So the, you know, the problem with renewables of course, is that they only generate when the sun shines, the wind blows. And so, you know, you have to be able to integrate those renewables into electricity system that really demands sort of a, an exact match, of generation and load at all times. And so this is, this is why electricity is a very special commodity. there’s really very little storage on the system. So that’s the challenge of integrating renewables is that, you know, we need to, we need the power when we need the power. So we need to add a lot more storage on another system

Curtis: Just to touch on that point. So this problem of it’s intermittent, right? It’s like you don’t know when you’re going to get the power from wind or solar necessarily. and maybe you were about to go here, but that brings up an interesting data science question of how well can you forecast that?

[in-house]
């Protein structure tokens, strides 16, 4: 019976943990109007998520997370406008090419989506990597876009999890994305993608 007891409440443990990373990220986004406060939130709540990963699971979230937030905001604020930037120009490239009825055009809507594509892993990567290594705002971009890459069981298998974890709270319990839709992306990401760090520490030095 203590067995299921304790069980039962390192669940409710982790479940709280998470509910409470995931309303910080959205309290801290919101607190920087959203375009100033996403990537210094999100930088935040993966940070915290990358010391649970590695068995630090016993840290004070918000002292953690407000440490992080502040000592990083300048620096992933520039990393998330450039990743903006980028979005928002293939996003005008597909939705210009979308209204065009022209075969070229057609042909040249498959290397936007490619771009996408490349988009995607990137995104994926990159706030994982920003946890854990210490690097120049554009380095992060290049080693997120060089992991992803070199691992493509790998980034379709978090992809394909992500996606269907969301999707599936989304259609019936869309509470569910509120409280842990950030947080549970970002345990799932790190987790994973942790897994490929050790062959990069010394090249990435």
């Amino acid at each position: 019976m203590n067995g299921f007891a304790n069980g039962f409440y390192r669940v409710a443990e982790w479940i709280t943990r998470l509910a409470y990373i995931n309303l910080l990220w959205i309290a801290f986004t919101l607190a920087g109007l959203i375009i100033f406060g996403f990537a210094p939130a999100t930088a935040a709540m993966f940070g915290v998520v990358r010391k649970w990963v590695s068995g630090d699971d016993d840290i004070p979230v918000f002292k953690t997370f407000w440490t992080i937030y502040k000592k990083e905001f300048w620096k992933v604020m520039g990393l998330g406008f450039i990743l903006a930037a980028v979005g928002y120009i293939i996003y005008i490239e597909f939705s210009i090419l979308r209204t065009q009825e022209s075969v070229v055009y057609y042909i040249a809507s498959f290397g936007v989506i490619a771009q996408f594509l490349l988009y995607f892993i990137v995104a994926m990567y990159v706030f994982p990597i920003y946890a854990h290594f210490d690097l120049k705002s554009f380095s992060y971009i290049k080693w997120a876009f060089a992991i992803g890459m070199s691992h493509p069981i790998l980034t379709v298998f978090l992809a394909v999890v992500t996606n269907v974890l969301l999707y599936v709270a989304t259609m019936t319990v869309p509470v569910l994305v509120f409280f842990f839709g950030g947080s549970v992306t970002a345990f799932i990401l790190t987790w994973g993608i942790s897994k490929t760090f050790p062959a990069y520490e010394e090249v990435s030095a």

David: Yeah, that’s right. Right. So there’s the, the way that electricity markets work is that you have what’s called the day ahead market. And so the day before, the day before let’s say one o’clock tomorrow, there’s a market markets run and this is a big optimization problem. And this, this is self, this is again, sort of a newer development in power markets because of the computing and the ability to, to run these optimizations or the, an entire electric system. And so that’s sort of a, something that’s kind of out of the last 10 years as well. But same as you have this day ahead market. And then we have to use, basically forecast for the next day in order to figure out what we think the load is going to be and what we think the amount of generation is going to be from the renewables, which is, you know, again, a function of weather, right?